According to the flyer, Saturday night was the “Rockin’ for Racks” breast-cancer benefit show at the Ten Eleven. The only possible indication in the room was propped up behind the bar — a presumably empty breast self-exam kit that appeared to be a leftover from the 1970s. I didn’t see anyone lining up for “free hand mammograms,” either.
Lonely Horse hit the stage at 9:30 with acoustic opener “The Racist and I,” which happens to be my favorite of their songs. It’s reminiscent of old Marcy Playground (not the singles) with singer Lonely Horse (actual name) mimicking John Wozniak’s breathy croon almost perfectly. According to the band’s Myspace page, Lonely Horse plays “Native American story music” — though you probably wouldn’t have gleaned that based solely on the music were it not for the brief chanting at the end of their second song, “Tall Grass.” They follow that with “Seven Sisters,” which opens up with drummer Justin Garcia playing at an almost Thursday-ish panic, then shifting into more straightforward indie pop. By song’s end, Lonely Horse’s voice sounds so downtrodden you expect to hear his heart breaking over the PA.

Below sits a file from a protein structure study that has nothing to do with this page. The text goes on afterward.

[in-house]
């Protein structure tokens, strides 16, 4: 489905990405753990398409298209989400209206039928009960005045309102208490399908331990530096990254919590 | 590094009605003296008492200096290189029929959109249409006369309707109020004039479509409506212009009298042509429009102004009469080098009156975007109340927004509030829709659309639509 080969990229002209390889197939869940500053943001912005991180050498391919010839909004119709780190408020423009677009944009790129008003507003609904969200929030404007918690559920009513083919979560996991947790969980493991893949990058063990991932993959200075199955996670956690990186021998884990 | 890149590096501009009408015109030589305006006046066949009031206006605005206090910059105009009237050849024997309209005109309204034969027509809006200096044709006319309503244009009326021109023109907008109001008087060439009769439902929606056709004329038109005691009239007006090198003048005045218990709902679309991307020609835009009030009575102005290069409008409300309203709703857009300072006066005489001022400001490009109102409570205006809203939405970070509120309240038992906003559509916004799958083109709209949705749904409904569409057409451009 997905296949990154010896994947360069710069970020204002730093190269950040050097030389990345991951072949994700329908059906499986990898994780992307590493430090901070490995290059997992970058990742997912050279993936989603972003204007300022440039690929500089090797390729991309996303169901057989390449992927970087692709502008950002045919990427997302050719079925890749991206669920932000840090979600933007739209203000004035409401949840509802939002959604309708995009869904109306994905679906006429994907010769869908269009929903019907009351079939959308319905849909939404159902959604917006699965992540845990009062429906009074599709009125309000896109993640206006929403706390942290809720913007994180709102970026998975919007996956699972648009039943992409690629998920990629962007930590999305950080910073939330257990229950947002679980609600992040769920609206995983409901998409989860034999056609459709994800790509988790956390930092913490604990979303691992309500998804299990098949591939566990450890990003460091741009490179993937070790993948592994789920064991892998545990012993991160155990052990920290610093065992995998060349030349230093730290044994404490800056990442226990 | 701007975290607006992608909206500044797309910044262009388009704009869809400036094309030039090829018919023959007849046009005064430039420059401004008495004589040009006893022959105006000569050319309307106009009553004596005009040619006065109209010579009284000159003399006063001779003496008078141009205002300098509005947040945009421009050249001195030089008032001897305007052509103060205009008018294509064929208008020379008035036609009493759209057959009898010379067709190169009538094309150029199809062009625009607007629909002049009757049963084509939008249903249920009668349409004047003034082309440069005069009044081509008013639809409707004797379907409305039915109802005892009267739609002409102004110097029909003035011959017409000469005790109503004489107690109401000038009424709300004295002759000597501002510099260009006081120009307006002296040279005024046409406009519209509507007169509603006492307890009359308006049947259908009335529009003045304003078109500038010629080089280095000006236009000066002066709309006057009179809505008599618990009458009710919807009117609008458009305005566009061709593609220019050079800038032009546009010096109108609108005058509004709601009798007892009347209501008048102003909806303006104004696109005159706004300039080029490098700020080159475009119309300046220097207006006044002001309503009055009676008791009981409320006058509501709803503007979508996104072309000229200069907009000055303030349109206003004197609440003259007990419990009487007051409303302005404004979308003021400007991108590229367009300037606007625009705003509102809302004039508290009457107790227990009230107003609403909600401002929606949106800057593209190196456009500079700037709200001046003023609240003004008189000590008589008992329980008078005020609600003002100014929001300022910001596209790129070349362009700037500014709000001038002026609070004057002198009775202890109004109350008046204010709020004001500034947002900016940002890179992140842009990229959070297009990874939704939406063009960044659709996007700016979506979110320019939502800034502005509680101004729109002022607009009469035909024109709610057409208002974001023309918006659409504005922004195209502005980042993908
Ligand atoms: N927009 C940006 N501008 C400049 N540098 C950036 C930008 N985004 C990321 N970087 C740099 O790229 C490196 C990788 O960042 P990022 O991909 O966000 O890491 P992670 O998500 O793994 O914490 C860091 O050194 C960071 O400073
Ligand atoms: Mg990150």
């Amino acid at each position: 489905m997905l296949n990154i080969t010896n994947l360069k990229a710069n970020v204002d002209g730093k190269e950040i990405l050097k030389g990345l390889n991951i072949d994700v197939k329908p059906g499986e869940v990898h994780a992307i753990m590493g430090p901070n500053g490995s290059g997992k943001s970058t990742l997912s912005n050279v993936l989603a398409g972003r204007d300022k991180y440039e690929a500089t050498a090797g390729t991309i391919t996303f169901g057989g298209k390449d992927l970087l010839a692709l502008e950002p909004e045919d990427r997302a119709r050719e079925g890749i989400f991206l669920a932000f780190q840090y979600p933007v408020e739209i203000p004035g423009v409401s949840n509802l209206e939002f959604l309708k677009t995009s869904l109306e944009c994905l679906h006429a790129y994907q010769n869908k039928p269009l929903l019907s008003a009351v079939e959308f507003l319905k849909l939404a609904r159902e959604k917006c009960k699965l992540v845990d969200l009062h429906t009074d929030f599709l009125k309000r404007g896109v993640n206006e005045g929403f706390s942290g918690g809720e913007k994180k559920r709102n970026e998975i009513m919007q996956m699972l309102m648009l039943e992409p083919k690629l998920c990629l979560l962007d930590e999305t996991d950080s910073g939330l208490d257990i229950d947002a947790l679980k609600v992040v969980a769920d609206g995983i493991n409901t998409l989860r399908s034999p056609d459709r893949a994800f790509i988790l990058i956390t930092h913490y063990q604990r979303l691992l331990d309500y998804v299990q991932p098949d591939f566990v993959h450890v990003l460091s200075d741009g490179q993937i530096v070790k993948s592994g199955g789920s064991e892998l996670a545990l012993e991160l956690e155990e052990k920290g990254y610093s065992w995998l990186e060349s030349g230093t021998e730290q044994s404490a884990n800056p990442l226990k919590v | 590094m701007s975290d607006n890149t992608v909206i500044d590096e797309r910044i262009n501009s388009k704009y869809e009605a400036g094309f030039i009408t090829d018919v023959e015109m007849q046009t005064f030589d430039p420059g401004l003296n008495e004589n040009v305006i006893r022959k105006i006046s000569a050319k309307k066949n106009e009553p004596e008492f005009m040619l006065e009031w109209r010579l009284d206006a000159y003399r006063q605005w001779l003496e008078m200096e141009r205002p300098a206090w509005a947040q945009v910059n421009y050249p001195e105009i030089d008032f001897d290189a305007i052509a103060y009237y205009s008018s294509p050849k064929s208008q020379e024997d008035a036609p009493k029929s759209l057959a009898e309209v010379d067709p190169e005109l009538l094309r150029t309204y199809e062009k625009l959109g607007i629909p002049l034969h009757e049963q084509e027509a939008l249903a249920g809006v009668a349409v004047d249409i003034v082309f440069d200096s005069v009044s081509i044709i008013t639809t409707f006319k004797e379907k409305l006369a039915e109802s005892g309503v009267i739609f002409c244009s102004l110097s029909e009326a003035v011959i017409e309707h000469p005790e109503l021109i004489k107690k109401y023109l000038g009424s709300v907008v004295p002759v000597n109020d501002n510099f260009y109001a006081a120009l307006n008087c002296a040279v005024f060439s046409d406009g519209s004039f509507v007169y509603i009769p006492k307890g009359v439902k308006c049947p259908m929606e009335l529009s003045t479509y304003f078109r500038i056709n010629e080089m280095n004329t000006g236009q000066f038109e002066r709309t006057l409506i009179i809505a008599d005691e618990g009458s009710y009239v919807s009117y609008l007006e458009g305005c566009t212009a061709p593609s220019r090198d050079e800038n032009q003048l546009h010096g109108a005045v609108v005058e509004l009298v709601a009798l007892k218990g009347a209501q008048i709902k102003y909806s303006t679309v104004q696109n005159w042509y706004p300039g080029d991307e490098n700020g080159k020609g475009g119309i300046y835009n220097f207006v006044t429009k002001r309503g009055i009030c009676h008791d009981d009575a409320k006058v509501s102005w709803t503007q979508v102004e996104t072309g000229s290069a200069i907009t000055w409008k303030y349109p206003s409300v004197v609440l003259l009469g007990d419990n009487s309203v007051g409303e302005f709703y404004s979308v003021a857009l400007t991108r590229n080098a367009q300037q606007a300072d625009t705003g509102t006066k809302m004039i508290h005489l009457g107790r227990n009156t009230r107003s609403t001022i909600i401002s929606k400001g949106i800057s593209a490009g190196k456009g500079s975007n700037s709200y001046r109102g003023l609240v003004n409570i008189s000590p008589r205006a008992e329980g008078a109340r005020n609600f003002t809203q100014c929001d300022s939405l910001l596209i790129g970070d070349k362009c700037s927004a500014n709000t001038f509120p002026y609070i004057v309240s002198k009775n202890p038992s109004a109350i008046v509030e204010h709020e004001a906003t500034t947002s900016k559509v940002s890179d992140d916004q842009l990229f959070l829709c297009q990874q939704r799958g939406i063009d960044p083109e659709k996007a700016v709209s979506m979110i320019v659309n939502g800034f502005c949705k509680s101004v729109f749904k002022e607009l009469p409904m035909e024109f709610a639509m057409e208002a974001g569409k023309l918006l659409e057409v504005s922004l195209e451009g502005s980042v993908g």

Guitarist Fernando Garcia fills in appropriate solos and electric accompaniment when applicable. His parts give the band a more accessible, contemporary sound. Fernando does tend to drown out Lonely Horse’s acoustic, which could be corrected by tinkering with the mix. Since the emotional quality of the performance is intrinsically attached to Lonely Horse himself, drowning him out tends to detract from the overall experience.
Moving away from the Ryan Adams-esque “Lloyd and Karen Walten,” Justin Garcia and bassist Andrew Elizalde build slowly into the more energetic “Seven Brothers,” with the kick and thump of the bass driving the swell of instrumentation. Justin Garcia crashes his cymbals in fits of controlled chaos, while Lonely Horse bounces across the stage. For closer “The Sun and I,” Lonely Horse swaps his acoustic for the electric guitar that had been lying derelict on the floor throughout the set. Switching guitars appeared to cause some technical difficulties, marring what would have probably been a very impressive closer. It ultimately comes together with all four members singing, “I’m a dead man, I grew my horns and grew my fangs just a couple of days ago,” followed by an erratic climax in which Lonely Horse grabs an extra drumstick and makes sure the cymbals keep crashing. — Steven Gilmore